• No late night service on Friday and Saturday
  • Sunday schedule remains the same
  • Service days are 4:00 a.m. to 1:30 a.m. every day; last complete trip begins at 11:00 p.m.

Flagstaff closes park spaces and amenities at city parks

The City of Flagstaff announced that park spaces and amenities at city parks will be closed until further notice due to the COVID-19 pandemic. 

The following parks and City amenities will be closed until further notice:

 • Dog parks – two in total located at Thorpe Park and Bushmaster Park 

• Tennis Courts – 17 courts in total

• Skate Parks – two in total located at Bushmaster Park and Foxglenn Park 

• BMX Park – one in total located in Sunnyside along Izabel Street

Disc golf courses and baseball and softball fields will remain open. 

Trails and grass areas remain open for walking, hiking, biking and other outdoor recreation that can be done with responsible social and physical distancing.

Gov. Ducey announces nearly $10 million for meals for low-income Arizonans

The Arizona Department of Economic Security (DES) was awarded $9.8M in funding from the federal government for the Emergency Food Assistance Program (TEFAP). 

TEFAP is a federally funded program that provides emergency food and nutrition assistance at no cost to low-income individuals, including seniors.

Of the funding, $7.34 million will be dedicated to purchasing food, and $2.5 million will be used to help maximize the coordination and ability of regional food banks to store and distribute the food to TEFAP distribution sites.   

Those who are income eligible will access the food at the distribution sites and will need to bring photo identification and proof of address. 

Click here for more information on eligibility and distribution sites.

Tucson mayor authorizes Tucson restaurants to sell more goods

Mayor Regina Romero has temporarily authorized Tucson restaurants to sell packaged food, fresh produce, paper goods and cleaning supplies to customers without changes to current Certificates of Occupancy or Business Licenses.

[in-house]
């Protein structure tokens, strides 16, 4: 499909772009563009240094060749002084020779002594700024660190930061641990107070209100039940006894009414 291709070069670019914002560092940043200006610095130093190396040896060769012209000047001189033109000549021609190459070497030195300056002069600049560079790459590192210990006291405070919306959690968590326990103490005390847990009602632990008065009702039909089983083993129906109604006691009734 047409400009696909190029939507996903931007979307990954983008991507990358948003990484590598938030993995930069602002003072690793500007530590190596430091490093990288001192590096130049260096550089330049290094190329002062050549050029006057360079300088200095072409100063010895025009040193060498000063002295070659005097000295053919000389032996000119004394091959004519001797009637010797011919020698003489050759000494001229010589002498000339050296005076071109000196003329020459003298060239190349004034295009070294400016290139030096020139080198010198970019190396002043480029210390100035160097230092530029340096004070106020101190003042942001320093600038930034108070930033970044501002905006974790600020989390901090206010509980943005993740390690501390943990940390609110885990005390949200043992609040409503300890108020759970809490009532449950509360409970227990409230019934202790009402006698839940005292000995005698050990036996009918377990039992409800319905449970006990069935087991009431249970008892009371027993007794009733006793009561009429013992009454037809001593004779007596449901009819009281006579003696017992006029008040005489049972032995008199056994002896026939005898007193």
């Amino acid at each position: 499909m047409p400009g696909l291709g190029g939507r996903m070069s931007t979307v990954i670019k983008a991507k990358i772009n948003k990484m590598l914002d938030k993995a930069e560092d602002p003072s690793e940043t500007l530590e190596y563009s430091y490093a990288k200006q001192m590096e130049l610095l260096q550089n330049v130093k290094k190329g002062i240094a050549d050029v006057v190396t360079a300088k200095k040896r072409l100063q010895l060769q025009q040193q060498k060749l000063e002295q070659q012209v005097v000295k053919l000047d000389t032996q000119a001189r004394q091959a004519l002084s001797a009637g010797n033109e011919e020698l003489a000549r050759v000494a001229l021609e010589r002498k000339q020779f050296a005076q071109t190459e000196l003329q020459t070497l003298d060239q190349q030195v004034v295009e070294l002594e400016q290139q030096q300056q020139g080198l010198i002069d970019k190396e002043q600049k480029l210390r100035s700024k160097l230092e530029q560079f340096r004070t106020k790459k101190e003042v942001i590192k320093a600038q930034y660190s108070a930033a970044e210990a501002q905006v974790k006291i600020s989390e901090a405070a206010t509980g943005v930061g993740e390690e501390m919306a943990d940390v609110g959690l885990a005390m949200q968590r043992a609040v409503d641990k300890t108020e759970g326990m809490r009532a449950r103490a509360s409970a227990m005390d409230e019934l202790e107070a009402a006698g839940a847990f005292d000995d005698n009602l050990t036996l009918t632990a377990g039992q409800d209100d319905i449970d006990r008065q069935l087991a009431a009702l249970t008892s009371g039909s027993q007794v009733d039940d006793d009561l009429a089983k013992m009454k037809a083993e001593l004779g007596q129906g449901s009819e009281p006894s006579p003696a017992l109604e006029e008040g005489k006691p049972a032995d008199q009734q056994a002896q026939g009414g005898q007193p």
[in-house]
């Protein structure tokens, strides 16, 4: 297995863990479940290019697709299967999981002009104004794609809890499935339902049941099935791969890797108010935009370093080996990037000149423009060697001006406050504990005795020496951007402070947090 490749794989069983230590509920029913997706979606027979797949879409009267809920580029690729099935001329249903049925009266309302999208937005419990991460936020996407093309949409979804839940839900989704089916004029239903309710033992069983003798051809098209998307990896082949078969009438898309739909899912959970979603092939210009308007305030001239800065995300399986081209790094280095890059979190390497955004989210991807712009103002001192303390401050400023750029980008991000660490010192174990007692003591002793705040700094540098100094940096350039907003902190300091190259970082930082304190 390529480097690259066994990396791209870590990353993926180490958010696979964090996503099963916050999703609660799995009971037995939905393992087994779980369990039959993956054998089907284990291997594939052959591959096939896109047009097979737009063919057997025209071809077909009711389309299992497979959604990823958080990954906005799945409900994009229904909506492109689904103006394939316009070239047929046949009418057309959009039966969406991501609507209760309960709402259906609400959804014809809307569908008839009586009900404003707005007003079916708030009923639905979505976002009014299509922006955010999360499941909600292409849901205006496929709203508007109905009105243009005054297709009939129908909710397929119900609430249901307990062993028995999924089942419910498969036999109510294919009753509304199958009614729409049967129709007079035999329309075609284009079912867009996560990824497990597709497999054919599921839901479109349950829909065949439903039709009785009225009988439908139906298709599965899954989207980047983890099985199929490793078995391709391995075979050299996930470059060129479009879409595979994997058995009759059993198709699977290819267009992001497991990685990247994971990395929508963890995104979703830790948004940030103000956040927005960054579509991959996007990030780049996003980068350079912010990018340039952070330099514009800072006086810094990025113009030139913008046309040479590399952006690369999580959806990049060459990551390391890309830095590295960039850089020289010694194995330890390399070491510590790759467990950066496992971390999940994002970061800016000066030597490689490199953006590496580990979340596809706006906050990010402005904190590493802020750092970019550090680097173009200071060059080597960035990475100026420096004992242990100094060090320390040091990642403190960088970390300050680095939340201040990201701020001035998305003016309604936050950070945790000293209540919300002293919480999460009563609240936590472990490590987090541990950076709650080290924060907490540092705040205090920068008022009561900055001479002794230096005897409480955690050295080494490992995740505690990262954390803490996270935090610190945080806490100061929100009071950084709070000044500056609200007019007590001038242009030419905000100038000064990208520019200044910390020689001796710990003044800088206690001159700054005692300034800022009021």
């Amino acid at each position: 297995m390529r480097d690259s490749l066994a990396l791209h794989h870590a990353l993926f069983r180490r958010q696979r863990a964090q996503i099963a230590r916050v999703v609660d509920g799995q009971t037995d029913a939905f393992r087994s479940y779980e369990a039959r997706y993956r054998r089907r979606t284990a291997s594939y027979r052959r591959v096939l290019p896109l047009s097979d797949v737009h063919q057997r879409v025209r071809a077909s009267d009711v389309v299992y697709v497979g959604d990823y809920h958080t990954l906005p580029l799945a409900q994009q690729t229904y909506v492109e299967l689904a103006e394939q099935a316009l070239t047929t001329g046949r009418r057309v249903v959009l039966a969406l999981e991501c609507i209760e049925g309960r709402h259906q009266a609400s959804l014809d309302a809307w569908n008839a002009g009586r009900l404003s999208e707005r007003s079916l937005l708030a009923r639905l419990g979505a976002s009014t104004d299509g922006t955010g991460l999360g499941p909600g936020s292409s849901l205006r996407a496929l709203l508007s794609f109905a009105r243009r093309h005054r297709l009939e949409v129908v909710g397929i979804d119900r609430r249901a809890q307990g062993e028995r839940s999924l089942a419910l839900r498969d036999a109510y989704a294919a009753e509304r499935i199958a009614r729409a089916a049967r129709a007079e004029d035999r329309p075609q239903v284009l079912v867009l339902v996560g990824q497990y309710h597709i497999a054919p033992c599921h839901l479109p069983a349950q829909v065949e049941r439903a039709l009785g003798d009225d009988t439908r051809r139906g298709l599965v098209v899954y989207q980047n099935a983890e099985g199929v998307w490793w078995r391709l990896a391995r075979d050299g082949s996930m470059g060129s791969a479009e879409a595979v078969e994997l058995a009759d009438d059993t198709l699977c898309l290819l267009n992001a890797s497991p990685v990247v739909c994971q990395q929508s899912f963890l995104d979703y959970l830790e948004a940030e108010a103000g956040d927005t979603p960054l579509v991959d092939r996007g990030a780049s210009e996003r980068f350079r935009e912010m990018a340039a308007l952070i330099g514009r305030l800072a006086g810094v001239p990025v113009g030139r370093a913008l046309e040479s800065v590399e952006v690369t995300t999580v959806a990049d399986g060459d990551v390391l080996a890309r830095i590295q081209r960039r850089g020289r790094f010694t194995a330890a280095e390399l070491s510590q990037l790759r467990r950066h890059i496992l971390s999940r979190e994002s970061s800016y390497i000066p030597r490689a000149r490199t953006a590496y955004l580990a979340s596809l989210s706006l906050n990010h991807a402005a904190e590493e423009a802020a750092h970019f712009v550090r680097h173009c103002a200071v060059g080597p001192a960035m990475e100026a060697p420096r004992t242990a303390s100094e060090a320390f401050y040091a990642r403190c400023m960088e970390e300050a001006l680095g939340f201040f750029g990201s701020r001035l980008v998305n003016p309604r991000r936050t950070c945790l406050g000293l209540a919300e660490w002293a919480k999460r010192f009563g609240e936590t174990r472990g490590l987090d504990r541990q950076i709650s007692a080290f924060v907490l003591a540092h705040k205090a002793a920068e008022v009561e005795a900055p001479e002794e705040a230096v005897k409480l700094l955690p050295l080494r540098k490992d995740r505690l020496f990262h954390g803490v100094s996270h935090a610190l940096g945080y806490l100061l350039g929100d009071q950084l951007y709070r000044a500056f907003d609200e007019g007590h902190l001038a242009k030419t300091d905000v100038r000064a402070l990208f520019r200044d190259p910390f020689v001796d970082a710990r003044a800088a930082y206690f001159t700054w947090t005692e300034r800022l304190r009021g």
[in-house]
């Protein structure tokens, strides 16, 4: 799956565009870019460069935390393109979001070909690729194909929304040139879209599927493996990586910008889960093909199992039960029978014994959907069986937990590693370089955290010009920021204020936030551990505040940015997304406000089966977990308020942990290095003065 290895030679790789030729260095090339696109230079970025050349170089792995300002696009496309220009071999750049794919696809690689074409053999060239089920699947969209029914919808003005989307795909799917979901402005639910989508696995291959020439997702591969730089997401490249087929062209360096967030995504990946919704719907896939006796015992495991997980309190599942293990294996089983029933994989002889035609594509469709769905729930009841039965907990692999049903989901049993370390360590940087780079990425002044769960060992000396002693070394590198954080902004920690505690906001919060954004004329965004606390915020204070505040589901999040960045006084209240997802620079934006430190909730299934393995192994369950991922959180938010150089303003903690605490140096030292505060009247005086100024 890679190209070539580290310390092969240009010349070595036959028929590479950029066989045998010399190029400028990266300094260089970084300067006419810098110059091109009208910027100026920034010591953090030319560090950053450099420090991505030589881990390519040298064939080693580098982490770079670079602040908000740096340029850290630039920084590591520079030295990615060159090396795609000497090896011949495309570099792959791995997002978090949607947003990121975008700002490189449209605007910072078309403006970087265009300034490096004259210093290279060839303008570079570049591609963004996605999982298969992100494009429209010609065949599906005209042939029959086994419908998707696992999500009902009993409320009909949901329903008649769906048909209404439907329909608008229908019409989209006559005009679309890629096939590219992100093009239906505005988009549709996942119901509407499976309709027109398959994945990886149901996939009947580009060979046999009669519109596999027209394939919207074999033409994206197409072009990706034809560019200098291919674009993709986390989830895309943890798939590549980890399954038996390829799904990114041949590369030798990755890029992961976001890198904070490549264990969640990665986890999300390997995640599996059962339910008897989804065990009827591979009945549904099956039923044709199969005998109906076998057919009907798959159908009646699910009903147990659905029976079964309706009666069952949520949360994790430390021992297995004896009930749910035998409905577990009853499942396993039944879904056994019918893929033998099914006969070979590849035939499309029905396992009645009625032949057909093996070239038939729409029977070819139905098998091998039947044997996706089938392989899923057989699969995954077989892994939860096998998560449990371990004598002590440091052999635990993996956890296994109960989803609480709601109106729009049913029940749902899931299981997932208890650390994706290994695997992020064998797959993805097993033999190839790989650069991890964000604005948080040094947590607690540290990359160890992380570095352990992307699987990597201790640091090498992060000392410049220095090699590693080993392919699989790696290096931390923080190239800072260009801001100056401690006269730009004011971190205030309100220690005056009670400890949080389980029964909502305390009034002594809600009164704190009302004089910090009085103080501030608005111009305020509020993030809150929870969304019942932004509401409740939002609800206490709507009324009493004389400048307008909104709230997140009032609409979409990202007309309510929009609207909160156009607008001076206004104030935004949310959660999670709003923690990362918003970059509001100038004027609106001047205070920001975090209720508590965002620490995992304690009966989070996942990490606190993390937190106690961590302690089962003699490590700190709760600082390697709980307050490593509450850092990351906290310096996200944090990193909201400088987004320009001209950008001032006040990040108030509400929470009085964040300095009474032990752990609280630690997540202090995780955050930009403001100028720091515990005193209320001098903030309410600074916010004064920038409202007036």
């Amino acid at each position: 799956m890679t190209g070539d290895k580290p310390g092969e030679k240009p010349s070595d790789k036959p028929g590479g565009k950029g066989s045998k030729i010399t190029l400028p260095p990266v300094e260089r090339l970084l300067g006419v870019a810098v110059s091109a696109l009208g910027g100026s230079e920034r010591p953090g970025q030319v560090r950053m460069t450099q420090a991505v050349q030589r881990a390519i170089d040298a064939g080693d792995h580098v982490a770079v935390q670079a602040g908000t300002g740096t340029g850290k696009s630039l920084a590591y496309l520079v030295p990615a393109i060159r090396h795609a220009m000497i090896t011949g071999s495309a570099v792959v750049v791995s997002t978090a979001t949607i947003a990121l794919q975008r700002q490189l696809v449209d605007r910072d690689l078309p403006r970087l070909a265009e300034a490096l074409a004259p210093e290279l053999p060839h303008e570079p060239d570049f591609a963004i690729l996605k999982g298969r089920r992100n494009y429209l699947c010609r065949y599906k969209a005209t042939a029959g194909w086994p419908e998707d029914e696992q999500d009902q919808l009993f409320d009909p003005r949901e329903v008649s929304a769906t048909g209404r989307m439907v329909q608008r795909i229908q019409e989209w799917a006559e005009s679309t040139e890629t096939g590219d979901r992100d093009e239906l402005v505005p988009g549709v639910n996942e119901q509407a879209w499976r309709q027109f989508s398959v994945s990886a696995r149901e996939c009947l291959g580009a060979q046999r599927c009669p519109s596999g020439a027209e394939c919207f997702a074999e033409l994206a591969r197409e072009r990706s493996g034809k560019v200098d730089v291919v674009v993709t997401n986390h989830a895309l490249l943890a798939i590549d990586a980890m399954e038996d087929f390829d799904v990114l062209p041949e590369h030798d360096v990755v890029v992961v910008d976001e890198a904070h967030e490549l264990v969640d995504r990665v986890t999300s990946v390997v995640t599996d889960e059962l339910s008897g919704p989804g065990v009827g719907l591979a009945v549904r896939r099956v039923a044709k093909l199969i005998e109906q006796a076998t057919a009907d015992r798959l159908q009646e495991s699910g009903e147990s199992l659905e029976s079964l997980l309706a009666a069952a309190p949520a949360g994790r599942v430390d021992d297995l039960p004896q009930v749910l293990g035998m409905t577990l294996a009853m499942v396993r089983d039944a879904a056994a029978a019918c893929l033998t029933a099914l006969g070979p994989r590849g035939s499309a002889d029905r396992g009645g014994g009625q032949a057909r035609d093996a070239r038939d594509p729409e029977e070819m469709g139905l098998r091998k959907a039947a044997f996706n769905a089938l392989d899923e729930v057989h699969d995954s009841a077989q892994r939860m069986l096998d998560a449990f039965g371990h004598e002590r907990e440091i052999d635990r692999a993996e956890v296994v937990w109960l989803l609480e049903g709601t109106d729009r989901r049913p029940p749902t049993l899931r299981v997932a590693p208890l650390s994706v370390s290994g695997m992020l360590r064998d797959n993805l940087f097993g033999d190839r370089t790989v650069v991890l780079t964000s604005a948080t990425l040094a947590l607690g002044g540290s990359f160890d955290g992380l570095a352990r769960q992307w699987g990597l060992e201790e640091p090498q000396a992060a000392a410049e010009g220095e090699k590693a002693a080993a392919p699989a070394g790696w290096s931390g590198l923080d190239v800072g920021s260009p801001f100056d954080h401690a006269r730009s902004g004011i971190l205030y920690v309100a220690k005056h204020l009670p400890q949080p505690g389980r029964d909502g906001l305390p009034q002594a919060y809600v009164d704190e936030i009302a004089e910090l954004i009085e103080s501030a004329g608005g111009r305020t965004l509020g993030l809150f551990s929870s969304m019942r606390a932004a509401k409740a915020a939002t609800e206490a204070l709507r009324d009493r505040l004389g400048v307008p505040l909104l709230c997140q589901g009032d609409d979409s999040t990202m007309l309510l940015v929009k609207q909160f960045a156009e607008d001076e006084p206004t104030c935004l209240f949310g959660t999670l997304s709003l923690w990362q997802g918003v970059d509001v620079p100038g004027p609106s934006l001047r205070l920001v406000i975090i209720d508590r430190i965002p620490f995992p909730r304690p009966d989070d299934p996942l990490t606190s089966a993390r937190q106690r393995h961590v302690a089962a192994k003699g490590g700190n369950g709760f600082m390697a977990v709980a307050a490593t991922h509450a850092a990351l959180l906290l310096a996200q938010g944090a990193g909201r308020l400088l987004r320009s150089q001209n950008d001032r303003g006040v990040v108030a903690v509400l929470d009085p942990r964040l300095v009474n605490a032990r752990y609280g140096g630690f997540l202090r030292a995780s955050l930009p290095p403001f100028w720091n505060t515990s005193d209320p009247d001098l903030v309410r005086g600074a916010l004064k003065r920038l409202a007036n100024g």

“Our restaurant community is at the heart of Tucson’s cultural, social, and economic fabric,” Mayor Romero said in a statement. “I encourage all Tucsonans to continue rallying around our restaurants by ordering takeout, purchasing gift cards, and now, by visiting them for their grocery needs.”

Restaurants will be required to collect sales tax on the packaged foods. All prepackaged foods should be labeled in accordance with the most recent U.S. Food and Drug Administration (FDA) guidance.  

Navajo Nation cases jump to 426, with 17 COVID-19 related deaths

The total number of confirmed coronavirus cases in Navajo Nation reached 426 as of Tuesday, an increase of 42 positive cases since Monday. 

There are 17 confirmed deaths related to COVID-19.

The 426 confirmed positive cases are in the following counties:

  • Navajo County, AZ: 164
  • Apache County, AZ: 44
  • Coconino County, AZ: 102
  • McKinley County, NM: 32
  • San Juan County, NM: 66
  • Cibola County, NM: 8
  • San Juan County, UT: 7
  • Socorro County, NM: 2
  • Bernalillo County, NM: 1 

Arizona Cardinals, State Farms donating one million meals to food banks